The combination of Bactrim (sulfamethoxazole-trimethoprim) and Diflucan (fluconazole) may cause an increased risk of QT prolongation. QT prolongation may cause rare, but severe heart rhythms known as ventricular tachycardia and torsade de pointes. Many drugs may cause a prolonged QT interval and each additional drug that has this effect increases the overall risk of developing one of these arrhythmias.  

Depending on other risk factors, such as previous history of heart disease, QT prolonging drugs may be prescribed together as long as the patient and prescriber are aware of the potential risk. Other risk factors include electrolyte imbalance and additional proarrhythmic conditions. Additionally, a baseline electrocardiogram may be helpful to understand the risk for each patient.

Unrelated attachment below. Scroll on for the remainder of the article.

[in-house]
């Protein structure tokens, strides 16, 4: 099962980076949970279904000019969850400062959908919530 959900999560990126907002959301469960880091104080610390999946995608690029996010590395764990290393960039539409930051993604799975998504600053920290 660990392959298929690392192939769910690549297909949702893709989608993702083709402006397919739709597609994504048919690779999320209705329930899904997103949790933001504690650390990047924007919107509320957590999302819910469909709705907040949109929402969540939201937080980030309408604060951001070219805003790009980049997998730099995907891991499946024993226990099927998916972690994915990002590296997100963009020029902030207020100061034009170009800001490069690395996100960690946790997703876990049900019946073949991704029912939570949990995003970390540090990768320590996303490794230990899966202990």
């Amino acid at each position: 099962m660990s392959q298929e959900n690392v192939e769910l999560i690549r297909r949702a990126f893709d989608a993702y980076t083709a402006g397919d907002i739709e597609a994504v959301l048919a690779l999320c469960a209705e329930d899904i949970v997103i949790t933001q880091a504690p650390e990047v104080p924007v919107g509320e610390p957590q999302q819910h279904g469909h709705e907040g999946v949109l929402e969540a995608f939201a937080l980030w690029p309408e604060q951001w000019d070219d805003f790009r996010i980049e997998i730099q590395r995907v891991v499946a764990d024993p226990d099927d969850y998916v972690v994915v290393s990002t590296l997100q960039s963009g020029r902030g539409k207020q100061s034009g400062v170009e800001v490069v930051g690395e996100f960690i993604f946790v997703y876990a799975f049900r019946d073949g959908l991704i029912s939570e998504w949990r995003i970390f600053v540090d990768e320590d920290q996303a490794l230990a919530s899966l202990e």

Since Bactrim and Diflucan are generally used for a short-term course, the risk of taking these together would be less than if they were being taken chronically. With a one-time dose of Diflucan, the risk of causing a severe arrhythmia would be low. As long as the prescriber is aware and other risk factors are considered, this combination may be completely appropriate. The alternative would be to delay treatment of the bacterial infection, which may prolong symptoms and worsen the infection.

The half-life for Diflucan usually ranges between 20 and 50 hours (approximately 30 hours in most patients). The drug would be completely out of the system by one week, but the risk would be significantly reduced even after 1 day (almost 50% of the drug would be out of the system).

Bactrim contains two active ingredients, sulfamethoxazole and trimethoprim. The half-life for sulfamethoxazole is 6-12 hours and the half-life for trimethoprim is 8-10 hours. The sulfamethoxazole component contains a sulfa group and should not be taken in patients with a sulfur allergy.